"This thing keeps kicking me," the man says, pointing to his chest, where he has a small, hard object in the place where a cardiac pacemaker usually resides.
Attack One was dispatched in the middle of the afternoon for a "cardiac problem," so the crew is prepared for a cardiac emergency of some type. But before they can ask any further questions or begin to apply their cardiac monitor, the man winces again, screams and yells, "Stop kicking me like that!"
He's lying on the couch and seems to be uncomfortable. Quickly, the Attack One crew places the three-lead cardiac monitor and matches a monitor appearance of normal sinus rhythm with a regular, full pulse in both wrists.
"It's already kicked me five times, and I called my heart doctor," the man relates. "He told me I had to call you guys. I don't feel bad, and I told him I think I was too close to the microwave oven, and it set this thing off!"
The man and his wife can answer all the crew's questions about the device. It is an automatic implantable cardioverter defibrillator (AICD), which the man has had in place for the last six months, following a severe heart attack. It has not functioned before. The patient has no symptoms of chest pain, shortness of breath, irregular heartbeat, passing out, nausea or vomiting. His medicines have not changed recently. He says he feels fine, except when the defibrillator discharges, and then he feels like he's being kicked inside his chest.
His vitals are stable, and his monitor now shows a continuous sinus rhythm. He is preparing to move from the couch to the ambulance stretcher when his rhythm suddenly changes to a ventricular tachycardia, and the device discharges and cardioverts him back to a sinus rhythm again. Just like before, the man screams and yells, "Ouch! Stop kicking me like that!"
The Attack One crew asks him to lie back down and repeats the same questions as before. The patient confirms he has no pain anywhere, especially in his chest. He is back in a sinus rhythm and appears to be perfusing very well. The paramedic advises the patient that his device is operating properly, and has just saved him from a rhythm that otherwise would have resulted in him going unconscious and forced the Attack One crew to defibrillate him externally.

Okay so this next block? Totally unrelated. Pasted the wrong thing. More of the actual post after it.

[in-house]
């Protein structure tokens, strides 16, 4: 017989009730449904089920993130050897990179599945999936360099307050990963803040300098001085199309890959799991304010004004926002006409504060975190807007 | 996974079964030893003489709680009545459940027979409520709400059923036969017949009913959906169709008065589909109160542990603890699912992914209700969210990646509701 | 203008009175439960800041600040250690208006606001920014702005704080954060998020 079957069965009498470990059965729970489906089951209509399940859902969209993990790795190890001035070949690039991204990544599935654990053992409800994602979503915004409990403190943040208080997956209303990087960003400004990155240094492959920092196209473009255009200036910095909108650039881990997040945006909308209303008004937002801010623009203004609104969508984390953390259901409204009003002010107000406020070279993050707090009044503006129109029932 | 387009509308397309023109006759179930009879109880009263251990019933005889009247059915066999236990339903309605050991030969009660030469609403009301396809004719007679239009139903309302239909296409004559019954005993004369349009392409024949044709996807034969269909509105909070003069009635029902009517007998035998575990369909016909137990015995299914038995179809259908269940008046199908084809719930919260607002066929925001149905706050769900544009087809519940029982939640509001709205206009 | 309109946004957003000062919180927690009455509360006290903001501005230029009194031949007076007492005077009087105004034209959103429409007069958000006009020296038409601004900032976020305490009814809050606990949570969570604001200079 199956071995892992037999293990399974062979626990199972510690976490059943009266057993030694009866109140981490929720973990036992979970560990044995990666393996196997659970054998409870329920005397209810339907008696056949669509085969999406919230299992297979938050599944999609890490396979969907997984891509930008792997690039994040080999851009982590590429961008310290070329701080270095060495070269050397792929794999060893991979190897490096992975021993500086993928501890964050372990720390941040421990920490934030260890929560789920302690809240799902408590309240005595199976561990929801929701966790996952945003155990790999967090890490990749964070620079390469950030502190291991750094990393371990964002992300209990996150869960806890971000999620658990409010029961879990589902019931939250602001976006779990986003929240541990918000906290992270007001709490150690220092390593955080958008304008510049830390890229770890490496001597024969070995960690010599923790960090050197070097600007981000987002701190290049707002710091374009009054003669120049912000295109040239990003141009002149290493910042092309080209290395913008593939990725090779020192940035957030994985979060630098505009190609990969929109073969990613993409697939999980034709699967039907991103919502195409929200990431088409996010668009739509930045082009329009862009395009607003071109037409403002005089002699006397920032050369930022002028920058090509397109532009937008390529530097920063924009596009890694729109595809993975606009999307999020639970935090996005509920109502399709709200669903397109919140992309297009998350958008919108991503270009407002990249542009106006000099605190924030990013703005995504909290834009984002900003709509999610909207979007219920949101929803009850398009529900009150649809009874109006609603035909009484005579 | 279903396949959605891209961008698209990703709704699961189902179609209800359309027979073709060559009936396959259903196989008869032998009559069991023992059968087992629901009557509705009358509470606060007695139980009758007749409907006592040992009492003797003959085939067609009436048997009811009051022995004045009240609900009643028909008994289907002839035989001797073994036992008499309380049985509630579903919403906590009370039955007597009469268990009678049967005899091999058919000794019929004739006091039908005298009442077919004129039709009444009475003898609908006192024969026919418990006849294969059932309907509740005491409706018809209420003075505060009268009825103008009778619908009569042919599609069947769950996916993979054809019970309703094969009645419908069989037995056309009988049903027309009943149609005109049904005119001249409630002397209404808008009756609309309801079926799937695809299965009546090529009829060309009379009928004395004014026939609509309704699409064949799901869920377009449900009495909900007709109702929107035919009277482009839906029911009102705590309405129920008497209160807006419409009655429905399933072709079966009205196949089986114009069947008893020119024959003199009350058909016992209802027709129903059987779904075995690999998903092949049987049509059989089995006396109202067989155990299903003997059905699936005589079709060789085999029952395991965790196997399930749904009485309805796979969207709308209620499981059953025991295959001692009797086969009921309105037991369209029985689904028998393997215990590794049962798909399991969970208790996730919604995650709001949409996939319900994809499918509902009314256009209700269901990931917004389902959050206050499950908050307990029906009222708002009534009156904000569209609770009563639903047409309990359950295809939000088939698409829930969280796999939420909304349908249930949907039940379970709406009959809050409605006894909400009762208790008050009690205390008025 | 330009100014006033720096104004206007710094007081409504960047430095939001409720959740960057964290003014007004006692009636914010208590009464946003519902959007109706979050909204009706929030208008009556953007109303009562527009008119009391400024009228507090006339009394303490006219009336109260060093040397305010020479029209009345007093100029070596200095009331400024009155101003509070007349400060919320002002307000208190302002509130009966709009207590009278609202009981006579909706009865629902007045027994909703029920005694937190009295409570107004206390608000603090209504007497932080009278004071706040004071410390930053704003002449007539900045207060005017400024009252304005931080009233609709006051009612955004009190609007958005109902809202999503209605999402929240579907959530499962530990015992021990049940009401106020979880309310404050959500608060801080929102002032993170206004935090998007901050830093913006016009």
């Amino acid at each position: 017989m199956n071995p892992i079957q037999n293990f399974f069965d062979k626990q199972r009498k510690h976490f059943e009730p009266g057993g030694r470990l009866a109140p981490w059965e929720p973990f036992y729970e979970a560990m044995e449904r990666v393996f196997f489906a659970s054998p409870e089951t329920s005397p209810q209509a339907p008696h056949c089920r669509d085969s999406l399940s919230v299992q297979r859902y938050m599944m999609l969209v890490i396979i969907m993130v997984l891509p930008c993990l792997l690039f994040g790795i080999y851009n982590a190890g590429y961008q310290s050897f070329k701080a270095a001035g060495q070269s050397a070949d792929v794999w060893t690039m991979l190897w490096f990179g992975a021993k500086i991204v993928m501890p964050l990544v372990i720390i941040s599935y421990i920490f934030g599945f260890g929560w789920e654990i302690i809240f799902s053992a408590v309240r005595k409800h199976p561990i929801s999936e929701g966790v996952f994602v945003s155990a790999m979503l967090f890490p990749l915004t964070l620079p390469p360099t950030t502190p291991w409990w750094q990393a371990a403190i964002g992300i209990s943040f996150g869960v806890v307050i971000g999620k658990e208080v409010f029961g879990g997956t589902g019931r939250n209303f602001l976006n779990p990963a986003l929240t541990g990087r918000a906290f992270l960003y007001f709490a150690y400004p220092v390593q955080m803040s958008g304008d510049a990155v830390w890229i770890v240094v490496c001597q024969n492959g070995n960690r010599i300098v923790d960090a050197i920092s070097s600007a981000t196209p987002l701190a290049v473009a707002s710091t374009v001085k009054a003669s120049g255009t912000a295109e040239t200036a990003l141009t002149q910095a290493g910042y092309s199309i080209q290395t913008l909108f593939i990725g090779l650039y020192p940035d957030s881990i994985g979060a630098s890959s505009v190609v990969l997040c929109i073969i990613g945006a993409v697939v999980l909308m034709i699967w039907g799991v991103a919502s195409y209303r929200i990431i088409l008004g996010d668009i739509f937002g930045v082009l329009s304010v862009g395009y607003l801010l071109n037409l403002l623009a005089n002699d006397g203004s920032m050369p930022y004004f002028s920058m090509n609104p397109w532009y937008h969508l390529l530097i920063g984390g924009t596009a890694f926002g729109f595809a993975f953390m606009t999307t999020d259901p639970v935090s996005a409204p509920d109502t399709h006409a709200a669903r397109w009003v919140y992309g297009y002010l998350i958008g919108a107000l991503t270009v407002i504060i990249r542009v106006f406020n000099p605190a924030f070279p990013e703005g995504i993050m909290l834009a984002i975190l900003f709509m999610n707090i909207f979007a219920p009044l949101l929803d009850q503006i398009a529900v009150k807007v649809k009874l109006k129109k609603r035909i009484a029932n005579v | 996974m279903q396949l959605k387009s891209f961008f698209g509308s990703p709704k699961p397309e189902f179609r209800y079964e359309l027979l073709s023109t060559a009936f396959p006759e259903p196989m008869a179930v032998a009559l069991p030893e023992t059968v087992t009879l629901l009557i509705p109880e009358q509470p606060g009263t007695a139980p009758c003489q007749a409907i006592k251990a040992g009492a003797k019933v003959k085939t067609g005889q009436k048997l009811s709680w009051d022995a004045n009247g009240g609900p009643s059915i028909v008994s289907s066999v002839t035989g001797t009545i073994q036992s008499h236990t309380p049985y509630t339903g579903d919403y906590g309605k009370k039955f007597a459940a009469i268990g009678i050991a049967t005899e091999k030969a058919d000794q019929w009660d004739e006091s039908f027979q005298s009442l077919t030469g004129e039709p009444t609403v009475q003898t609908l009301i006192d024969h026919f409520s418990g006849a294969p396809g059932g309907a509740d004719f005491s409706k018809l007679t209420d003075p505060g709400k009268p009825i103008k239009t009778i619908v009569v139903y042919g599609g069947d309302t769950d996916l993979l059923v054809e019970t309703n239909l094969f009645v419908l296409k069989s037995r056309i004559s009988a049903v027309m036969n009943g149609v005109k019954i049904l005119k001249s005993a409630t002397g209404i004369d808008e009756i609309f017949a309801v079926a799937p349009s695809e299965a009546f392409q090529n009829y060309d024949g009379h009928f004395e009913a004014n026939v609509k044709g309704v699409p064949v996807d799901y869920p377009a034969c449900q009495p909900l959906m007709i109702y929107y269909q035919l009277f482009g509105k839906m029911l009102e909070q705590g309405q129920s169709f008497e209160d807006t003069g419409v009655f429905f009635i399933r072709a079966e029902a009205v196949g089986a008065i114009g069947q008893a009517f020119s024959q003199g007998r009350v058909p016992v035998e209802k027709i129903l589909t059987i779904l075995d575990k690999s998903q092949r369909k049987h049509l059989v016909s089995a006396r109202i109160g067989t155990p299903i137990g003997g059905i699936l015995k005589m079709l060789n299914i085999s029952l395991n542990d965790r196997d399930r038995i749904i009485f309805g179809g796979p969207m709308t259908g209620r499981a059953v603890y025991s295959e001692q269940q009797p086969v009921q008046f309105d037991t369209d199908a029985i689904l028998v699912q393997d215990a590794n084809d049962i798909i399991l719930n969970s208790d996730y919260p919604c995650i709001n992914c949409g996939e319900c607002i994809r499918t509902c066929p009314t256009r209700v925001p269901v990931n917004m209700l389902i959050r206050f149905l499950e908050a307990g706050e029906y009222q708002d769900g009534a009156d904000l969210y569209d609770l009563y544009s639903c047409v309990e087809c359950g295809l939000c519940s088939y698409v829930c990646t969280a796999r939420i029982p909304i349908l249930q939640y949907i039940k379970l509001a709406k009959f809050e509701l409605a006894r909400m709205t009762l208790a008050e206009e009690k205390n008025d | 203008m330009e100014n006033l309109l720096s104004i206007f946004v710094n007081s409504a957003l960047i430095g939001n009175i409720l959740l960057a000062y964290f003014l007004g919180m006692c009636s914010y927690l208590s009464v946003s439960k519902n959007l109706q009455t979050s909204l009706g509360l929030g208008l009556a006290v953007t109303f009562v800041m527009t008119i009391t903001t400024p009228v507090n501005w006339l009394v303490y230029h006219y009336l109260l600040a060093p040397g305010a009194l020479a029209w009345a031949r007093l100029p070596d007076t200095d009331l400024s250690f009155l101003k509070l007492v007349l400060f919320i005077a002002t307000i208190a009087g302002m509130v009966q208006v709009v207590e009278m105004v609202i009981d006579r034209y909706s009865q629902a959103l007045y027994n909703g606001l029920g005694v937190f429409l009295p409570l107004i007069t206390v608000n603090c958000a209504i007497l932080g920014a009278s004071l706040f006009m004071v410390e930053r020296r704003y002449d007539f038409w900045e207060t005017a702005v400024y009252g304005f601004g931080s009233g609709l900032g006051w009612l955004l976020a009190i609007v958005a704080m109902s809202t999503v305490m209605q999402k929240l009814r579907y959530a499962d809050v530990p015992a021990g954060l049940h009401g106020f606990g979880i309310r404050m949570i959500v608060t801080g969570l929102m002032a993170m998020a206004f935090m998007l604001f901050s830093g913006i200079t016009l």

"Sir," the paramedic says, "this isn't from you being too close to the microwave oven. Something is wrong that is causing your heart to suddenly develop a life-threatening rhythm, and the device is saving you."
The paramedic phones online medical direction and reports the sequence of repeated discharges of the implanted device in a patient who is asymptomatic except for the pain when he is shocked. He reports that the patient had one episode while on the monitor, and at that time he'd had sudden-onset ventricular tachycardia. His perfusion, blood pressure, pulse oximetry and mental status were all normal.
Medical control asks that the crew initiate therapy with procainamide, starting with a bolus and then continuing a drip. The crew starts an IV line, mixes the appropriate dose and begins the 30-minute infusion. They explain to the patient that this older medicine has regained favor in the past year, since the American Heart Association's 2010 emergency cardiac care guidelines were published. They advise him to let them know if he feels poor in any way, and that they will monitor him closely as they transport him to the cardiac center where he received his prior heart care and had his IACD implanted.
Transport time to that hospital is about 25 minutes, and the infusion of procainamide is about complete on arrival. The emergency physician who delivered medical direction is there to greet the patient. No further dysrhythmias have occurred, and the device has not discharged again. The crew shares the rhythm strip showing the cardioversion.